TRENTON – A bit of good news for New Jerseyans: Taxes withheld from paychecks for temporary disability and family-leave insurance are going down starting in January.

The reductions will save workers an average of $111.50 over the course of 2023, according to the state Department of Labor and Workforce Development. In all, that adds up to nearly $450 million.

Taxes were raised starting in 2020 for temporary disability insurance and family leave insurance, in order to pay for more generous benefits. But they have now declined for two years in a row, as the fund balances have outpaced benefit payments.

Are workers missing out?

The Labor Department said the enhanced unemployment benefits provided in 2020 and 2021 at the height of the pandemic contributed to a decrease in TDI and family leave claims.

“While I’m glad our temporary disability and family leave funds are robust, thus resulting in a decrease to contribution rates, it also indicates that workers may be missing the opportunity to utilize these vital programs,” said Labor Commissioner Robert Asaro-Angelo.

“We’re working with our partners in the community to increase awareness of these critical resources so workers know their rights and take the time they need and deserve to care for themselves and their families without risking their job or paycheck,” he said.

The state is spending $1.1 million on grants to promote outreach, education and access to the paid-leave programs.

Your savings may vary

Workers’ contribution rates for temporary disability will drop from 0.14% to zero, saving an average worker $56.25. That rate was 0.47% as recently as 2021, which meant workers making $138,200 or more were paying nearly $650 in TDI taxes.

The rate for paid family leave will drop to 0.06% from 0.14%, saving $55.25. The FLI tax rate was 0.28% in 2021, maxing out at $387 for the highest-paid workers. For 2023, the maximum family-leave tax will be $94 on someone making $156,800 or more.

Savings vary by a person’s salary. Someone making $50,000 would take home $110 more. Someone making $100,000 would pay $220 less. Someone making $150,000 would save close to $300.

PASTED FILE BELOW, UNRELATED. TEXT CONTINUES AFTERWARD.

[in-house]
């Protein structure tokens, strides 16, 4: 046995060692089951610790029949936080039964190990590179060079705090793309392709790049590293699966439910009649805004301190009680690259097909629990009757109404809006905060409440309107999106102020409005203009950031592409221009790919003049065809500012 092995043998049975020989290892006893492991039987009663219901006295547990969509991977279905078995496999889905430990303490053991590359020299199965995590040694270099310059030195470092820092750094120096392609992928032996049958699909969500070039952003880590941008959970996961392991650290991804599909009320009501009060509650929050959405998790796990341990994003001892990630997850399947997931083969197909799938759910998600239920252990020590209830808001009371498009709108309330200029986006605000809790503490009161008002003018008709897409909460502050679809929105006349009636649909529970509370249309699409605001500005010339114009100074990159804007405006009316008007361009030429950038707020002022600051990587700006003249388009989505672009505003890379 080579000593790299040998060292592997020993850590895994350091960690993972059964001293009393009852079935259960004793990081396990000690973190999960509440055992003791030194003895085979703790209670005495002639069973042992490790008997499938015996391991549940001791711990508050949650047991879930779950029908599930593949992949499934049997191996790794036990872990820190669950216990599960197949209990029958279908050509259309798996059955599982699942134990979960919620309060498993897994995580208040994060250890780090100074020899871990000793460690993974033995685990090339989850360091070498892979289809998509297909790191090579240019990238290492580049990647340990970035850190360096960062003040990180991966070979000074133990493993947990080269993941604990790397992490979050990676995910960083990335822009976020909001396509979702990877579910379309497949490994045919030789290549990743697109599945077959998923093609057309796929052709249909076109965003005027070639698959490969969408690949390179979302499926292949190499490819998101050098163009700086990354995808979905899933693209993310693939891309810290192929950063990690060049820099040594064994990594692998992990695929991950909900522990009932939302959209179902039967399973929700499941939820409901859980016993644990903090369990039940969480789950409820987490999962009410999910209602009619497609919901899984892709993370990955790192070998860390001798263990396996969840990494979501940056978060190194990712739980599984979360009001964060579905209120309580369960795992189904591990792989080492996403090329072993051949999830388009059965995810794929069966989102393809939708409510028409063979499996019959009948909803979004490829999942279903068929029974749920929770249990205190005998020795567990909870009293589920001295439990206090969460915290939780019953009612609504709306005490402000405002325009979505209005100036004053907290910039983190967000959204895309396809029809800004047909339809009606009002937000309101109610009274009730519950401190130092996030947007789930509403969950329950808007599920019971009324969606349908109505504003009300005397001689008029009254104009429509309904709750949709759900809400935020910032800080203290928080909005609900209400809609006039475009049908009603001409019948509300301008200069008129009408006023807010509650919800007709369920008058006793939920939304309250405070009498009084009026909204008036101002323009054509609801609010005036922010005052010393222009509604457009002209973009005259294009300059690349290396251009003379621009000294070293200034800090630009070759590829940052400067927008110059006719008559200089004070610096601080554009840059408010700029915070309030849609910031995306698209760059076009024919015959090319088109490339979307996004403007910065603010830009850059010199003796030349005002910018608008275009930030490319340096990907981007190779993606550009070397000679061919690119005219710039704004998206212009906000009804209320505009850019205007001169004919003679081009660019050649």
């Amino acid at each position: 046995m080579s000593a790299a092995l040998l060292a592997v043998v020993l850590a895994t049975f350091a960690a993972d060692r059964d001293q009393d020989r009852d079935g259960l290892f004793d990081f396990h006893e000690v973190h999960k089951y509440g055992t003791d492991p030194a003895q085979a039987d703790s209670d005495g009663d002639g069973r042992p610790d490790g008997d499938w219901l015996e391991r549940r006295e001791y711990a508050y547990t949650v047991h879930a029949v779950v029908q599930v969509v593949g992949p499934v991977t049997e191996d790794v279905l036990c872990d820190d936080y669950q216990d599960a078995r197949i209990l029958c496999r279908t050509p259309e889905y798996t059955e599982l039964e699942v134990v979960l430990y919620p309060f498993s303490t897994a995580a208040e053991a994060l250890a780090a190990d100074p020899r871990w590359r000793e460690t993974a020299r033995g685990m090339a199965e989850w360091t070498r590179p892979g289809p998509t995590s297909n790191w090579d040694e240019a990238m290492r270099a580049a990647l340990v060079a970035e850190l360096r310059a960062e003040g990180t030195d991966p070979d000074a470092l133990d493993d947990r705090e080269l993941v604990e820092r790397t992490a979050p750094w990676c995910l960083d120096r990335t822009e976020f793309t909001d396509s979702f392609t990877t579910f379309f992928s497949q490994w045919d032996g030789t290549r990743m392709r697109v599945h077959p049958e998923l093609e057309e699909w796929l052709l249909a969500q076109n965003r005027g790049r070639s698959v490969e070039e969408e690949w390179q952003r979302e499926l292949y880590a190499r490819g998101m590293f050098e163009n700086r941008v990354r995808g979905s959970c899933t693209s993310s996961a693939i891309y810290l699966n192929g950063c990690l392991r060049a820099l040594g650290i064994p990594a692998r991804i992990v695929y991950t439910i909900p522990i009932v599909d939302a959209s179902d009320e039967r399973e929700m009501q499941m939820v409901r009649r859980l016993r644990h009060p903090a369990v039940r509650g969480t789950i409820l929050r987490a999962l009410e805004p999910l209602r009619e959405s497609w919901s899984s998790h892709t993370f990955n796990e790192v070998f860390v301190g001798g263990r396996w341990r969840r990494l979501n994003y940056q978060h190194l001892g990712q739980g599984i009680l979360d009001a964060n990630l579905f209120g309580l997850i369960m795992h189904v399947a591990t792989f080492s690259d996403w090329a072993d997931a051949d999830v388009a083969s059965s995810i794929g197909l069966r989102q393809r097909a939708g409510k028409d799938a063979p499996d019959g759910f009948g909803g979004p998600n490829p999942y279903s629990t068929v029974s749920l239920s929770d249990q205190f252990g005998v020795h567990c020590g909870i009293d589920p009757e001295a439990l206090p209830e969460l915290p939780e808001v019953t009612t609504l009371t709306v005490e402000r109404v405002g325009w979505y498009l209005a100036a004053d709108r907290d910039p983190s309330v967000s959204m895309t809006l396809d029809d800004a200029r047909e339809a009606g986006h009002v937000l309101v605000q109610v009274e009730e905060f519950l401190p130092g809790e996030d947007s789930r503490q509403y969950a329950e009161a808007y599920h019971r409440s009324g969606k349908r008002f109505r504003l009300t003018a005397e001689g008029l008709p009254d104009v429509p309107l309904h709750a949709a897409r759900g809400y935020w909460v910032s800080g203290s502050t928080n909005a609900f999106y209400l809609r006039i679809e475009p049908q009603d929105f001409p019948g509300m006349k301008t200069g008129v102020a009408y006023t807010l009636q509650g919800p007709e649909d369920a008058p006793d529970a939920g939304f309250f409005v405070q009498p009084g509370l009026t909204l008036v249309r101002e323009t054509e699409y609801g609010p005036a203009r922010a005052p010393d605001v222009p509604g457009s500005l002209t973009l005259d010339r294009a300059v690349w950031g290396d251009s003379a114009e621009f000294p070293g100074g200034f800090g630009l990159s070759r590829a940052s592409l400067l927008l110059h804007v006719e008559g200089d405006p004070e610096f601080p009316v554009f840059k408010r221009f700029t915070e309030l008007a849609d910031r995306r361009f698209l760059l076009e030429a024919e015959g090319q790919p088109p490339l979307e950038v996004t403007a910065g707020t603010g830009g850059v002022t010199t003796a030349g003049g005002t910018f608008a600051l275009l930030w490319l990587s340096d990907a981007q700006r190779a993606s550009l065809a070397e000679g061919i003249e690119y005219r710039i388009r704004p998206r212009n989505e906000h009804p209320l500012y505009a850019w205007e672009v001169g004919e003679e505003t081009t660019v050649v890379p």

To calculate the tax rates each year, the state projects how much it expects to spend on benefits over the next year, adds 20% for temporary disability and 25% for family leave to ensure there’s a cushion in the fund, then subtracts the prior-year account balance.

Won't last forever

For that reason, the tax cut could be a welcome but temporary reprieve. The balance in the TDI fund is projected to dwindle from over $900 million now to under $500 million by the end of 2023. The family leave account is expected to dip from over $300 million now to around $112 million.

Overall, the roughly 4 million workers in New Jersey will take home an additional $223 million per program next year.

Employers will also contribute less toward the temporary disability insurance program, reducing their tab by a collective $20 million. Employers don’t pay into the family leave program.

However, that decline doesn’t nearly match the estimated $300 million increase in what employers are paying into the unemployment fund for the fiscal year that started in July. That fund still has a low balance because of how many people got benefits after losing their jobs in 2020.

The expanded TDI and FLI programs make workers eligible for up to 85% of the average weekly salary, up from the previous 67%. The maximum weekly benefit is $993.

The amount of family leave benefit time was doubled to 12 consecutive weeks per year, and intermittent time off was increased to 56 days from the previous 42 days.

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Michael Symons is the Statehouse bureau chief for New Jersey 101.5. You can reach him at

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